‘Women, Cinema & Sexism’ features stories of women who work in the film industry and documents their experiences on sets – the good, the bad and the ugly
“I haven’t heard of the #MeToo campaign,” Vidya*, a 35-year-old dance assistant tells me when I call her one morning to talk about her experience in the film industry. She has been dancing for a living for 15 years, having been a part of several songs and sets. Currently in Kerala, shooting for a Malayalam film, she speaks in between teaching her troupe a few steps. She doesn’t want to be identified, not even a distant connect that can perhaps be traced to her.
Vidya’s years in the industry have largely been uneventful, “thanks to FEFSI,” she says. “From the moment we enter the production van to go to the location till the time they drop us back home, everything will be taken care of. If there are issues, they will be addressed immediately.”
But, you need a lot of patience to survive here, she adds. Having worked as a background dancer for ten years, before being moved up the rung, it’s been five years since she was promoted as an ‘Assistant Dance Director’. Vidya quit school at 15 to support her family – consisting of a mother and two siblings – and was the sole-breadwinner. Her first pay, Vidya recalls, was Rs 350 for a shoot; she didn’t know dancing, and learnt to match moves to the music on the job. “I had the …veri [passion],” she declares, “to do well, and stay in the industry which was and still is largely male-dominated.” Now married, with a young daughter, Vidya travels quite a bit on the job. “My mother takes care of the child when I am away,” she says.
Her work day, which begins early in the morning – as early as 5 am for a 9 am shooting schedule – would involve helping other dancers gear up for the shoot. “The dance master would explain the movies and then I would teach the girls. We will have our costumes and make-up done and be ready for the shoot by 8.30 am.”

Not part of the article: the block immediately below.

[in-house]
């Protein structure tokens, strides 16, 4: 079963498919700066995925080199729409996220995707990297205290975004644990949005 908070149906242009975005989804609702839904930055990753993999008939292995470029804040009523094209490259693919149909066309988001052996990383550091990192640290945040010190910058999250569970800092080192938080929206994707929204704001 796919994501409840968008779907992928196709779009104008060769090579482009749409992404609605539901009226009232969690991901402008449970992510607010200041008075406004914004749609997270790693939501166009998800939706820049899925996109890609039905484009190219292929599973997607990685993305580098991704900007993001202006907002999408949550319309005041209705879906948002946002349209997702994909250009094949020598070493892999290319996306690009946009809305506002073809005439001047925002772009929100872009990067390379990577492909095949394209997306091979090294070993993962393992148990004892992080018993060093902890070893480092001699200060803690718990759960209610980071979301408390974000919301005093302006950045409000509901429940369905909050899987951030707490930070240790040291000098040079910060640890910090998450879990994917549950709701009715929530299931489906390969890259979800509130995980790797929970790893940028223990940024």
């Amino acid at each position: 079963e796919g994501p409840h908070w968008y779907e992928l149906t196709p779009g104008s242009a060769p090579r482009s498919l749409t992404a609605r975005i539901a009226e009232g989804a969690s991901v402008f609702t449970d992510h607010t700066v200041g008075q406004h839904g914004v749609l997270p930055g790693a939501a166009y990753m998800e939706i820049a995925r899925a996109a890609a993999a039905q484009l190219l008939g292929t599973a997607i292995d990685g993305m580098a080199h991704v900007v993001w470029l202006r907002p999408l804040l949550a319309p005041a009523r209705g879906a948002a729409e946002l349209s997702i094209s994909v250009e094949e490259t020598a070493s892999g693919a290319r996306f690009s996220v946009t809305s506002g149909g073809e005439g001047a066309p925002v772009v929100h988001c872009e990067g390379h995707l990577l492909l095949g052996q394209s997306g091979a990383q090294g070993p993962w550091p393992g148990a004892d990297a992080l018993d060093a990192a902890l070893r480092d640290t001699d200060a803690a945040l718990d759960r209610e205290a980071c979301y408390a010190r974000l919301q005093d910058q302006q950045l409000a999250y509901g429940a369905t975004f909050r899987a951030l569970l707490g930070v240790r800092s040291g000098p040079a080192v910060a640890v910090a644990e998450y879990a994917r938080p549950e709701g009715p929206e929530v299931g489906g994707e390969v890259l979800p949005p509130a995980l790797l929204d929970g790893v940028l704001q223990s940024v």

Her team aside, Vidya would teach the heroines, too. “I have to make sure they get their steps right,” she says, “We may be perfect with our moves, but we have to wait until the actors get them right. Some learn quickly, but there are others who take a couple of days or even a week’s time.” There have been many a time when Vidya and her troupe would wait indefinitely with costumes and make-up on till the director gets the shot he wants. “But we always make sure we don’t delay the proceedings,” Vidya adds, “Not once has a shoot been delayed because a background dancer didn’t get her steps right!”
When the shoot is done for the day, Vidya rehearses till 10 pm along with her team. “Later, I’d visit the troupe in their rooms to ensure that they have had their dinner.”
Unsurprisingly, neither Vidya nor her team have a say in the costumes that they wear. A background dancer who doesn’t want to be identified, explains that dancers don’t have that liberty. “Not like the lead actors,” she says. “But when someone is uncomfortable with a certain glamorous outfit, they can opt out of the shoot and will be replaced by other dancers.”
But I have never said ‘no’ to any costume, says Vidya. “Largely because it would be unprofessional to do so. I can’t really say ‘I won’t wear this costume’ after committing to a job.” Dancing is what I love, she smiles, “I have no other ambition, I can dance the whole day if I like.”
*Name withheld to protect identity